Image_1_Overcoming Self-Incompatibility in Diploid Potato Using CRISPR-Cas9.jpg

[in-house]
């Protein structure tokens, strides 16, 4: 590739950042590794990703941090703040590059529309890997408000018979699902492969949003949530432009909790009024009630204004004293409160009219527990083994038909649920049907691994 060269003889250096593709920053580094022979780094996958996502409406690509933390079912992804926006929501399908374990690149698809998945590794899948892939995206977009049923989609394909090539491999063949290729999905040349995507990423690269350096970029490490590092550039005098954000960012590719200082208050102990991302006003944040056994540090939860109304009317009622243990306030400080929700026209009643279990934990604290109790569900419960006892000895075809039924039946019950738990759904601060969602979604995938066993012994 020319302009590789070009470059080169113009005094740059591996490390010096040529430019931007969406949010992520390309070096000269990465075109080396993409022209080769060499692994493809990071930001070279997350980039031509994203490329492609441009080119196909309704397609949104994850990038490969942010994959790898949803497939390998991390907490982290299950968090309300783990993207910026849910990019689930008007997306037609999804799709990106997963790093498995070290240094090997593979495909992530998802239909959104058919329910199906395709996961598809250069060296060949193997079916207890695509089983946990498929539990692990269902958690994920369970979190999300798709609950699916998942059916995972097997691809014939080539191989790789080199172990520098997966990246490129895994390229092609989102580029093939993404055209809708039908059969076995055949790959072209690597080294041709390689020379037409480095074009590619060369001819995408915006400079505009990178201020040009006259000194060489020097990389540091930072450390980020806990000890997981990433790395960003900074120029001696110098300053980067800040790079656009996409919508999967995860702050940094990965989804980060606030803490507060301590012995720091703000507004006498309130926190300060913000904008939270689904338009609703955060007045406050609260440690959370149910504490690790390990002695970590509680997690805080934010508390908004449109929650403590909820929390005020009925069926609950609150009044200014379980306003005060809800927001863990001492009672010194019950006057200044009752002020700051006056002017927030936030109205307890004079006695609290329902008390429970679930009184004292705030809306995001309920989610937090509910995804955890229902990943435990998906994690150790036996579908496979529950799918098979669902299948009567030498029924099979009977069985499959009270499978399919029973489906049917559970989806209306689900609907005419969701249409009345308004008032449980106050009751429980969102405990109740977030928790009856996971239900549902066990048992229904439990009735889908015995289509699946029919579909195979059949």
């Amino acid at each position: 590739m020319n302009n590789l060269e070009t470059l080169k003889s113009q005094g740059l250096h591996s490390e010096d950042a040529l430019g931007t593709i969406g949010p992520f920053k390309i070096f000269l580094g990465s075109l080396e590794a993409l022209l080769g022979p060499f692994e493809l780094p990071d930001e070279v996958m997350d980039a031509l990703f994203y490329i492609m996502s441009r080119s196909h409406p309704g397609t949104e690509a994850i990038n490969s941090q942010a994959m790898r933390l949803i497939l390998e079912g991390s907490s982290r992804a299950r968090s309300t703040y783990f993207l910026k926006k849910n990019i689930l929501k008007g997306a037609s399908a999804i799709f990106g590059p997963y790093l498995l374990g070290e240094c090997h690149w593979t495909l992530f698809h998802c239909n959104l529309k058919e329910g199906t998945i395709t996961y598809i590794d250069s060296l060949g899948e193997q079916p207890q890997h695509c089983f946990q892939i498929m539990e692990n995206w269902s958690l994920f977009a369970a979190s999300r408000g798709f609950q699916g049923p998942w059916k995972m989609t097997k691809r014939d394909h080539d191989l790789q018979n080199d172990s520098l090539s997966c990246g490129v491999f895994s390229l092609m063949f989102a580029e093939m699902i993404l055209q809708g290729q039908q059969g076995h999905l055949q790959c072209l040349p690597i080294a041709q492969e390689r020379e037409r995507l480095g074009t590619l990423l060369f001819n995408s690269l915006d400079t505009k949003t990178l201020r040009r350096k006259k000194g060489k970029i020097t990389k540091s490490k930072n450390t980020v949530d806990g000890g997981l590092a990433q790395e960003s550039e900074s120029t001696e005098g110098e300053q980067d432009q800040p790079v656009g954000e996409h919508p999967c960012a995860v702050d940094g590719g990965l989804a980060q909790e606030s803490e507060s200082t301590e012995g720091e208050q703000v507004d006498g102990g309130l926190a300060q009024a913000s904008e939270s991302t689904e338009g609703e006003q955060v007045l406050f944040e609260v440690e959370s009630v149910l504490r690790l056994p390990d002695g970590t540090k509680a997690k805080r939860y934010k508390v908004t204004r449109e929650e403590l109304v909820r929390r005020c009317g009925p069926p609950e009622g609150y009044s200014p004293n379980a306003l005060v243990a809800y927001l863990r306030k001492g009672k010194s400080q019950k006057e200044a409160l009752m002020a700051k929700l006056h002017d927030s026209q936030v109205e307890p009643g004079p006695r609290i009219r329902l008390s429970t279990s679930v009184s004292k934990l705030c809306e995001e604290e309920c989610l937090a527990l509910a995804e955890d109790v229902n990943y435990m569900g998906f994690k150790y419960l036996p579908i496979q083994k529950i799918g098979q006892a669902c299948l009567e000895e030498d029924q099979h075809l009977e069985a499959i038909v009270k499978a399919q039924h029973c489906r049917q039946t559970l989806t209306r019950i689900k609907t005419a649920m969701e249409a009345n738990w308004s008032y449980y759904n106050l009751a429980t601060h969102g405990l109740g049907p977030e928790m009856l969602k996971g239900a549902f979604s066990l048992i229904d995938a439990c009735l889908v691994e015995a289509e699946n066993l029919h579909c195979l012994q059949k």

Potato breeding can be redirected to a diploid inbred/F1 hybrid variety breeding strategy if self-compatibility can be introduced into diploid germplasm. However, the majority of diploid potato clones (Solanum spp.) possess gametophytic self-incompatibility that is primarily controlled by a single multiallelic locus called the S-locus which is composed of tightly linked genes, S-RNase (S-locus RNase) and multiple SLFs (S-locus F-box proteins), which are expressed in the style and pollen, respectively. Using S-RNase genes known to function in the Solanaceae gametophytic SI mechanism, we identified S-RNase alleles with flower-specific expression in two diploid self-incompatible potato lines using genome resequencing data. Consistent with the location of the S-locus in potato, we genetically mapped the S-RNase gene using a segregating population to a region of low recombination within the pericentromere of chromosome 1. To generate self-compatible diploid potato lines, a dual single-guide RNA (sgRNA) strategy was used to target conserved exonic regions of the S-RNase gene and generate targeted knockouts (KOs) using a Clustered Regularly Interspaced Short Palindromic Repeats/CRISPR-associated protein 9 (Cas9) approach. Self-compatibility was achieved in nine S-RNase KO T0 lines which contained bi-allelic and homozygous deletions/insertions in both genotypes, transmitting self compatibility to T1 progeny. This study demonstrates an efficient approach to achieve stable, consistent self-compatibility through S-RNase KO for use in diploid potato breeding approaches.